1. Eudes A, Mouille G, Thévenin J, Goyallon A, Minic Z, and Jouanin L. (2008) Purification, cloning and functional characterization of an endogenous beta-glucuronidase in Arabidopsis thaliana. Plant Cell Physiol. 49, 1331-41. DOI:10.1093/pcp/pcn108 | PubMed ID:18667448 | HubMed [Eudes2008]
  2. Kuroyama H, Tsutsui N, Hashimoto Y, and Tsumuraya Y. (2001) Purification and characterization of a beta-glucuronidase from Aspergillus niger. Carbohydr Res. 333, 27-39. PubMed ID:11423108 | HubMed [Kuroyama2001]
  3. Sasaki K, Taura F, Shoyama Y, and Morimoto S. (2000) Molecular characterization of a novel beta-glucuronidase from Scutellaria baicalensis georgi. J Biol Chem. 275, 27466-72. DOI:10.1074/jbc.M004674200 | PubMed ID:10858442 | HubMed [Sasaki2000]
  4. Vlodavsky I, Friedmann Y, Elkin M, Aingorn H, Atzmon R, Ishai-Michaeli R, Bitan M, Pappo O, Peretz T, Michal I, Spector L, and Pecker I. (1999) Mammalian heparanase: gene cloning, expression and function in tumor progression and metastasis. Nat Med. 5, 793-802. DOI:10.1038/10518 | PubMed ID:10395325 | HubMed [Vlodavsky1999]
  5. Toyoshima M and Nakajima M. (1999) Human heparanase. Purification, characterization, cloning, and expression. J Biol Chem. 274, 24153-60. PubMed ID:10446189 | HubMed [Toyoshima1999]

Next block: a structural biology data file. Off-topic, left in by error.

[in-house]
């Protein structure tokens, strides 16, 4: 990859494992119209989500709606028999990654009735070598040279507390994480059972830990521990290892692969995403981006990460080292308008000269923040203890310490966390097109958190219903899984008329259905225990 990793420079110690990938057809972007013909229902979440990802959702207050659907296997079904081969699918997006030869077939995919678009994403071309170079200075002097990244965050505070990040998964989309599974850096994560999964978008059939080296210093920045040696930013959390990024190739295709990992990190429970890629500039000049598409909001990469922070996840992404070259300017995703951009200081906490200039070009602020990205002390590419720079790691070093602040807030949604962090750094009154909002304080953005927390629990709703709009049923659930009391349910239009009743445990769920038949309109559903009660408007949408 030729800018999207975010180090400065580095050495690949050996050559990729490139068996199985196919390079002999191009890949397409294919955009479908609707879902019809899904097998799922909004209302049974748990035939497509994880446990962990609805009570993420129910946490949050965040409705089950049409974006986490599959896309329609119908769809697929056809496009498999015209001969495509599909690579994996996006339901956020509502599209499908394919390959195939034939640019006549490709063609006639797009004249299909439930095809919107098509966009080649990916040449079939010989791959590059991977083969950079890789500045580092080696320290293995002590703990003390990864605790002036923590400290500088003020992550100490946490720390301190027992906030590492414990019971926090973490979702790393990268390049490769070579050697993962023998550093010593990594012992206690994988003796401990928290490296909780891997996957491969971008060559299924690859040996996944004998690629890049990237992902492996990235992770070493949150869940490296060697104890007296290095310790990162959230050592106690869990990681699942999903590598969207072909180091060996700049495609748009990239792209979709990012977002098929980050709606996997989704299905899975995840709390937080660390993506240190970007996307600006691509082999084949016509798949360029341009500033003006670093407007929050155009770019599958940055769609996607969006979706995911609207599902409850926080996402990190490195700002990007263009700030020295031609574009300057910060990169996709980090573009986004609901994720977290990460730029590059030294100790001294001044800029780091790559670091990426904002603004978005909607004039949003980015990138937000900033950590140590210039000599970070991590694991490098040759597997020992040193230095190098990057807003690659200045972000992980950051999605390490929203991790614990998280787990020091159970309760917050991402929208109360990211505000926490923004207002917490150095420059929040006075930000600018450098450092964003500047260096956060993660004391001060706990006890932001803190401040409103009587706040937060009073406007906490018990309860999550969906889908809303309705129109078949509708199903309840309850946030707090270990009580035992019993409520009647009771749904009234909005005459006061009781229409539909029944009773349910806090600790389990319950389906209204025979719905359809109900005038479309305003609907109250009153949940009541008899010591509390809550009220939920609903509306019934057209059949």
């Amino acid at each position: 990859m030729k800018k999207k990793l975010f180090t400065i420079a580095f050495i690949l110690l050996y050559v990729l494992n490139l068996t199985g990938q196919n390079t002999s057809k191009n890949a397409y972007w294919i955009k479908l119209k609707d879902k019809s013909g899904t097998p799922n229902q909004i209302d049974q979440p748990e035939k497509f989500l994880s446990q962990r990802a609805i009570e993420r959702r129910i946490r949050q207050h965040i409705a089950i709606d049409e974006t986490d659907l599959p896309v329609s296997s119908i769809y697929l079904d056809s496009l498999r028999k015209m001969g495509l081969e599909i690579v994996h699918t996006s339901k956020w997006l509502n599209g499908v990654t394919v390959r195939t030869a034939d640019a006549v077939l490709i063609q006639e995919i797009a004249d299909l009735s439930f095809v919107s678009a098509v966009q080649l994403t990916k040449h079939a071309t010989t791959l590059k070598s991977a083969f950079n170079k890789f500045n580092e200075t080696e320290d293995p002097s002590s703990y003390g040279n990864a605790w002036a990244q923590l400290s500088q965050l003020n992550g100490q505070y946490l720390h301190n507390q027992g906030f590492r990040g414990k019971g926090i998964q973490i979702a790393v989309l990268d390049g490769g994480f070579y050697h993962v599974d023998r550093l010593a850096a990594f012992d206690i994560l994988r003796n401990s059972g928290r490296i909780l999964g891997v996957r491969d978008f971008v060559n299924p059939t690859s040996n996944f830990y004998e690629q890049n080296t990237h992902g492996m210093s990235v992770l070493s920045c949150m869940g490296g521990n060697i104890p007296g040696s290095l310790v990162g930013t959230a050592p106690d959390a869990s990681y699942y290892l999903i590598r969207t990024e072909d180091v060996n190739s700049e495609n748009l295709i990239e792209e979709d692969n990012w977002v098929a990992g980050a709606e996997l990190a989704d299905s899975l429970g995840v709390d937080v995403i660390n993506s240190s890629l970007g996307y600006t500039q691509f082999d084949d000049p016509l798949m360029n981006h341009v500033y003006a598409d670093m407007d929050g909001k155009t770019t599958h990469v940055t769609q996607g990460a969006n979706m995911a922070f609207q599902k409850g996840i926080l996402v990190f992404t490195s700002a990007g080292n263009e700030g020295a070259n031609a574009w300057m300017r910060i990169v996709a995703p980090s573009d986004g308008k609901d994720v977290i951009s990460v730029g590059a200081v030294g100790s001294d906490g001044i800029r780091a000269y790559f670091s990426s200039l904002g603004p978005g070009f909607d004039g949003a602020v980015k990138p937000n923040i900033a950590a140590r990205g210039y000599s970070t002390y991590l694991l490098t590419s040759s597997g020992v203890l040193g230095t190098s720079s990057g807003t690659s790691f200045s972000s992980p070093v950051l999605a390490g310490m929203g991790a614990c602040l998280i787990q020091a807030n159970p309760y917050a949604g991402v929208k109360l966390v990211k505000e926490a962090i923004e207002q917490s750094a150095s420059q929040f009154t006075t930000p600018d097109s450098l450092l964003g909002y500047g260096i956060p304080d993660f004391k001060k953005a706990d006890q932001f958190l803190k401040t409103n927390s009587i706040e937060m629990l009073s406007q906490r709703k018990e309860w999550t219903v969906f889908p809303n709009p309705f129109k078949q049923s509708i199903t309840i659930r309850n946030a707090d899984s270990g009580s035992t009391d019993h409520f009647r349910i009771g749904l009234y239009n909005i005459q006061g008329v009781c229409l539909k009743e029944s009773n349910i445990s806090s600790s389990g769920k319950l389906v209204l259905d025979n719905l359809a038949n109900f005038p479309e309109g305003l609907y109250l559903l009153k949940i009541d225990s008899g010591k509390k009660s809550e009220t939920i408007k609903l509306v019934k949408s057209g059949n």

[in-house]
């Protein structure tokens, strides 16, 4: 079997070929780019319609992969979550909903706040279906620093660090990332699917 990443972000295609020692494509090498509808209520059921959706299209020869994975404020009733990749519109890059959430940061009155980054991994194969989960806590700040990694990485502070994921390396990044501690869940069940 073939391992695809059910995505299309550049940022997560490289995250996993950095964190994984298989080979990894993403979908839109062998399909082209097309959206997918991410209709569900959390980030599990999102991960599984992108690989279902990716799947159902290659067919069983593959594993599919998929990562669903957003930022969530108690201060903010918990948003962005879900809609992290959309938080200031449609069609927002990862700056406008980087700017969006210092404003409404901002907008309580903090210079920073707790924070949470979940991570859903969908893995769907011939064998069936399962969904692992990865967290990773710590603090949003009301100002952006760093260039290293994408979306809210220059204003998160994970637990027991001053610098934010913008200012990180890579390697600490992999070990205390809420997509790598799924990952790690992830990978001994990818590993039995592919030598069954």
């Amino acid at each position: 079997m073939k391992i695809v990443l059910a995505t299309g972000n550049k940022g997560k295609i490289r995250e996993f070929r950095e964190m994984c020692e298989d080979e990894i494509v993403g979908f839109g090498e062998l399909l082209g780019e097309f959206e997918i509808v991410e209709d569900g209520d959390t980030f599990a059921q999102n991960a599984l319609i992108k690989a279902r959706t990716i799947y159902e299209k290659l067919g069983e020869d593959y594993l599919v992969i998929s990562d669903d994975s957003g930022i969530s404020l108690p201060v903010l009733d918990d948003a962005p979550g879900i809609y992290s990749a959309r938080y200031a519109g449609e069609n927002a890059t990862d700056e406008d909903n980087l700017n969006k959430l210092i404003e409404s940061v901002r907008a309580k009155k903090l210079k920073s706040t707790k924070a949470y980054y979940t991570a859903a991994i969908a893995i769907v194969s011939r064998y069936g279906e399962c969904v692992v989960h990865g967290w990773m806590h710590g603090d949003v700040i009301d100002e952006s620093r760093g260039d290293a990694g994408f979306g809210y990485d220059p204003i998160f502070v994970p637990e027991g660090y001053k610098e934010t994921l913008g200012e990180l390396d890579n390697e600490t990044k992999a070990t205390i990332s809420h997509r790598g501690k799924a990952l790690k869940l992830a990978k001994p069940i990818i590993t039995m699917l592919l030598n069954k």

6. Kussie PH, Hulmes JD, Ludwig DL, Patel S, Navarro EC, Seddon AP, Giorgio NA, and Bohlen P. (1999) Cloning and functional expression of a human heparanase gene. Biochem Biophys Res Commun. 261, 183-7. DOI:10.1006/bbrc.1999.0962 | PubMed ID:10405343 | HubMed [Kussie1999]
  7. Hulett MD, Freeman C, Hamdorf BJ, Baker RT, Harris MJ, and Parish CR. (1999) Cloning of mammalian heparanase, an important enzyme in tumor invasion and metastasis. Nat Med. 5, 803-9. DOI:10.1038/10525 | PubMed ID:10395326 | HubMed [Hulett1999]
  8. Fairbanks MB, Mildner AM, Leone JW, Cavey GS, Mathews WR, Drong RF, Slightom JL, Bienkowski MJ, Smith CW, Bannow CA, and Heinrikson RL. (1999) Processing of the human heparanase precursor and evidence that the active enzyme is a heterodimer. J Biol Chem. 274, 29587-90. PubMed ID:10514423 | HubMed [Fairbanks1999]
  9. Nardella C, Lahm A, Pallaoro M, Brunetti M, Vannini A, and Steinkühler C. (2004) Mechanism of activation of human heparanase investigated by protein engineering. Biochemistry. 43, 1862-73. DOI:10.1021/bi030203a | PubMed ID:14967027 | HubMed [Nardella2004]
  10. Konishi T, Kotake T, Soraya D, Matsuoka K, Koyama T, Kaneko S, Igarashi K, Samejima M, and Tsumuraya Y. (2008) Properties of family 79 beta-glucuronidases that hydrolyze beta-glucuronosyl and 4-O-methyl-beta-glucuronosyl residues of arabinogalactan-protein. Carbohydr Res. 343, 1191-201. DOI:10.1016/j.carres.2008.03.004 | PubMed ID:18377882 | HubMed [Konishi2008]
  11. Michikawa M, Ichinose H, Momma M, Biely P, Jongkees S, Yoshida M, Kotake T, Tsumuraya Y, Withers S, Fujimoto Z, Kaneko S. Structural and biochemical characterization of glycoside hydrolase family 79 β-glucuronidase from Acidobacterium capsulatum. J. Biol. Chem. in press. PMID=22367201
    [Michikawa2012]
All Medline abstracts: PubMed | HubMed